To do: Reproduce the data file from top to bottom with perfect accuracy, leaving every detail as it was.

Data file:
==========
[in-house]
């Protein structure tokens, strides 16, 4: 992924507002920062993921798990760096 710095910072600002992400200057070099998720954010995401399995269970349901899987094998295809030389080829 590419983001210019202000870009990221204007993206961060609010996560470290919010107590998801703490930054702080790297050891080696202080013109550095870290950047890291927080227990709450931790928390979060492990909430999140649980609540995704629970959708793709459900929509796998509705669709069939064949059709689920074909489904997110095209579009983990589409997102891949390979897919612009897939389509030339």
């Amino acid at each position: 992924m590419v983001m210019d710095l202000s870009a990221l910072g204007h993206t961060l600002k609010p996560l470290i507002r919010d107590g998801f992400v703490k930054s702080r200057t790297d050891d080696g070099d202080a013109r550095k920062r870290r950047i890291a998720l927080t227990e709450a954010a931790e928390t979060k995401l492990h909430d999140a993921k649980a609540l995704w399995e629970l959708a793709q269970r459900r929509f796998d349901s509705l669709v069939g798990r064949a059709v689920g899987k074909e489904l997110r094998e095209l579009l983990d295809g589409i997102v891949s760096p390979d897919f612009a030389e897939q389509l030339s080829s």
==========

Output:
[in-house]
């Protein structure tokens, strides 16, 4: 992924507002920062993921798990760096 710095910072600002992400200057070099998720954010995401399995269970349901899987094998295809030389080829 590419983001210019202000870009990221204007993206961060609010996560470290919010107590998801703490930054702080790297050891080696202080013109550095870290950047890291927080227990709450931790928390979060492990909430999140649980609540995704629970959708793709459900929509796998509705669709069939064949059709689920074909489904997110095209579009983990589409997102891949390979897919612009897939389509030339």
């Amino acid at each position: 992924m590419v983001m210019d710095l202000s870009a990221l910072g204007h993206t961060l600002k609010p996560l470290i507002r919010d107590g998801f992400v703490k930054s702080r200057t790297d050891d080696g070099d202080a013109r550095k920062r870290r950047i890291a998720l927080t227990e709450a954010a931790e928390t979060k995401l492990h909430d999140a993921k649980a609540l995704w399995e629970l959708a793709q269970r459900r929509f796998d349901s509705l669709v069939g798990r064949a059709v689920g899987k074909e489904l997110r094998e095209l579009l983990d295809g589409i997102v891949s760096p390979d897919f612009a030389e897939q389509l030339s080829s």